Mother’s Day – those two words once brought memories of cards and flowers, crabs and beer. It’s a time when families come together in the name of celebrating motherhood. For me, this day hosted three generations laughing and loving. Our time was spent sharing the memories of childhood – teen years that morphed into adult years and changed women into mothers.
Addiction Ripped My Heart Out
Each year, we gathered at my house – grandmothers, aunts, mothers-in-law, sons and daughters celebrating the beauty of parenthood, family and love. This year, however, Mother’s Day grabs my heart and shatters it like glass; broken in too many pieces to ever be repaired.
Our once happy family has been forever changed by addiction.
Addiction claimed the life of my youngest son. Gone forever, his demons proved more powerful than a mother’s love. A family broken; a mother broken. Thinking of this once special day now brings me to my knees. The gut punches become relentless, taking my breath away in sobs that I can no longer control.
How does a grieving mother survive a holiday forged in her honor?
The Deafening Silence of Loneliness
There are no Hallmark cards for moms like me. Though I still have my own mother, sister and daughter-in-law, there is nothing happy about Mother’s Day for this mother.
How do I explain the unrelenting urge to close my eyes and disappear? How do I make people understand that my heart has shut down in an effort to protect my sanity? Mother’s Day is now a day I desperately want to forget. Along with grief, I am also drowning in guilt.
“How do I make people understand that my heart has shut down in an effort to protect my sanity? Mother’s Day is now a day I desperately want to forget. Along with grief, I am also drowning in guilt.”–Mary Beth Cichocki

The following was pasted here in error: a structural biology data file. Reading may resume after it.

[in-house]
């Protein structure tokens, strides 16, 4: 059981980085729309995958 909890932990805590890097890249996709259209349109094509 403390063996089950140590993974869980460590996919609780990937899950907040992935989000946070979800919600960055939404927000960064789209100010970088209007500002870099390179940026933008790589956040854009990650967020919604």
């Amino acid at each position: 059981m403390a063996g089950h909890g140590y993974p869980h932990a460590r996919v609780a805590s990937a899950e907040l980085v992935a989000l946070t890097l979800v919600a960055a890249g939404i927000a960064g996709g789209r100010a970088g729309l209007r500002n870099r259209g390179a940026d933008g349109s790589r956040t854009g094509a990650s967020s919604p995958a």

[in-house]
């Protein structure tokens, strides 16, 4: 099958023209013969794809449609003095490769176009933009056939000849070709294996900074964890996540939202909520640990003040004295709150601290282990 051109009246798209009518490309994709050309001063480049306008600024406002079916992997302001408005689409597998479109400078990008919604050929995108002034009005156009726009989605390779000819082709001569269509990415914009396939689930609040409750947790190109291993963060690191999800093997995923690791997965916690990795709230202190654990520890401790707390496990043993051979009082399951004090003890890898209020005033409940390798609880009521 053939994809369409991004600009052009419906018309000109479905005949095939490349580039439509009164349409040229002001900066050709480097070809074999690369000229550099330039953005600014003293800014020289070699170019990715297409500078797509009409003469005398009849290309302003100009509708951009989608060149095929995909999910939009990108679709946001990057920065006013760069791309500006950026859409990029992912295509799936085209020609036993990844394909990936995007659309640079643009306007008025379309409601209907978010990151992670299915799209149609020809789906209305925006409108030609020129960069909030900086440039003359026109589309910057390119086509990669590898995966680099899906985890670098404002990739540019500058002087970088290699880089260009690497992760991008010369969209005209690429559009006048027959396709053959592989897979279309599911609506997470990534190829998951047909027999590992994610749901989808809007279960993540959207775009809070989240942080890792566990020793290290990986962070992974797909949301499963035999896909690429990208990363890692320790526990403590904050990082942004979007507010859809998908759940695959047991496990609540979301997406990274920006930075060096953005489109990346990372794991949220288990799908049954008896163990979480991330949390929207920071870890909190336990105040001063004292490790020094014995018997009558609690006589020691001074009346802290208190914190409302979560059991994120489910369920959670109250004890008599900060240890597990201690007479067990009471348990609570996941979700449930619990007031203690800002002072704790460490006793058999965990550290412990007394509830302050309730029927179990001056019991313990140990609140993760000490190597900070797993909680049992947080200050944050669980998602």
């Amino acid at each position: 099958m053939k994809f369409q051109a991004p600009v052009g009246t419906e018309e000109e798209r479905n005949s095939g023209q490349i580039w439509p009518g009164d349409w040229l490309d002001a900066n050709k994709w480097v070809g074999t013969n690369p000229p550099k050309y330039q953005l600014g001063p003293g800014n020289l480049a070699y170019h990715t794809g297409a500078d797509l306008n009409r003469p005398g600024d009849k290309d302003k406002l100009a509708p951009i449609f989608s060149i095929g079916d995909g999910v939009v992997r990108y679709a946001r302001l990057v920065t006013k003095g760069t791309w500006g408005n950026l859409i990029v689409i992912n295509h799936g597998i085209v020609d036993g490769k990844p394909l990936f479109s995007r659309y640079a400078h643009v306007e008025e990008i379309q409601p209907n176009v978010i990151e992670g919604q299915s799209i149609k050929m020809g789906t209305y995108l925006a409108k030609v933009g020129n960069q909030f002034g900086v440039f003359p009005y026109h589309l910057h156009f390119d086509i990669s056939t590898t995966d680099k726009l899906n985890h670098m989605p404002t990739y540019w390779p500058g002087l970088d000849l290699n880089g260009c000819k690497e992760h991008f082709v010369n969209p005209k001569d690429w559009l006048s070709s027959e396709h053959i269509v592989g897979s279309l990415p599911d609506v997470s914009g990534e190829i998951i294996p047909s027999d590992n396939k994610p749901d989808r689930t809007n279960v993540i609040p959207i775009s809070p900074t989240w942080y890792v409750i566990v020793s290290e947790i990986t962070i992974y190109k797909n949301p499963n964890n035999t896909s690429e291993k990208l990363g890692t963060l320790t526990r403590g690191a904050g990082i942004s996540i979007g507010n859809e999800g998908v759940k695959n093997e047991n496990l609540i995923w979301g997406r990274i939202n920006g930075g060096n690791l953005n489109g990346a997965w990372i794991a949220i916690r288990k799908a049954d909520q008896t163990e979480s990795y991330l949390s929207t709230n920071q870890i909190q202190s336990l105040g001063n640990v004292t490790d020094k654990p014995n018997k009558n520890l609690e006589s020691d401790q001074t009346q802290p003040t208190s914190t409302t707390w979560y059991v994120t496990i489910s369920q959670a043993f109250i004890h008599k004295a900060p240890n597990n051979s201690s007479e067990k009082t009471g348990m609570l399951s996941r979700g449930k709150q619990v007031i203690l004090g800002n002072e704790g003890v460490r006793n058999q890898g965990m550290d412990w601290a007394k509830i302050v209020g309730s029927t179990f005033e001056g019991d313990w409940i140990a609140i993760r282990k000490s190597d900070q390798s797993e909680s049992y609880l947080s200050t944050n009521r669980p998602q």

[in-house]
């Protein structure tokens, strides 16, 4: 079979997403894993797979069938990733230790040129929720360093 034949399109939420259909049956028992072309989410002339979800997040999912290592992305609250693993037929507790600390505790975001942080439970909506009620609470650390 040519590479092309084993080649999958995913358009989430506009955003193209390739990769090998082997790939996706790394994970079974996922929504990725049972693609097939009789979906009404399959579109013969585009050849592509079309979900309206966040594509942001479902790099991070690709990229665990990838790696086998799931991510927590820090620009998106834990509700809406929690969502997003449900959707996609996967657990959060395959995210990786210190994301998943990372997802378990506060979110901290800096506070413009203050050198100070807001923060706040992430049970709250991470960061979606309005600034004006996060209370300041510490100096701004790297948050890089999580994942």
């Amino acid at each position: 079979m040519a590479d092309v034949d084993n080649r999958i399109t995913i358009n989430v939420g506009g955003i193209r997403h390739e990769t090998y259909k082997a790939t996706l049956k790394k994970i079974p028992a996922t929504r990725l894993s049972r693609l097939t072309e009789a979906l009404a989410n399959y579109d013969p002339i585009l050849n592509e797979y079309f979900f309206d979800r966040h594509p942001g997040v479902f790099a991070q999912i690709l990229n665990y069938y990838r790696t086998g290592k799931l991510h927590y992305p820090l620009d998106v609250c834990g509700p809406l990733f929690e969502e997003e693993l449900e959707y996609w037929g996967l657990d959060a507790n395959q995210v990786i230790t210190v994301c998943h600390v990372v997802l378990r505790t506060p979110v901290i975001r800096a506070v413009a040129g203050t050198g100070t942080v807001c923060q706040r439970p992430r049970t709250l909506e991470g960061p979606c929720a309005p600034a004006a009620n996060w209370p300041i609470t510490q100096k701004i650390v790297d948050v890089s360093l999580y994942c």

Mother’s Day has always been my holiday…the one day when I do for everyone else. I do the food and drinks, buy the flowers and transform my gardens into a peaceful place where all the mothers can relax. Mother’s Day is now a day I will dread forever. Though most of my friends are mothers, their children are all living. Now, rather than sharing joy for the day, I’m jealous that their children are here…and mine is not.
There’s that guilt again. How can I feel this way? What kind of mother is jealous that another mother’s child is alive?
Learning to Breathe Again
Yes, grief has changed this mother. Most days I wake and the tears fall as reality creeps into my sleeping brain. I am quickly reminded he is gone and the pain of my life begins again. I have enough trouble trying to get through a “normal” day. How will I ever make it through Mother’s Day?
Recently, a very wise mom – a mother like myself – helped me by sharing some incredible advice. “Imagine you are on a plane that’s going down; suddenly the oxygen masks drop down. Save yourself first. Place the mask on your face and breathe. Keep breathing and take care of yourself before you take care of the others,” she said.
Armed with her valuable advice, on this Mother’s Day, I will be a passenger on that plane…and I will take care of myself one breath at a time.
*Submitted by Mary Beth Cichocki
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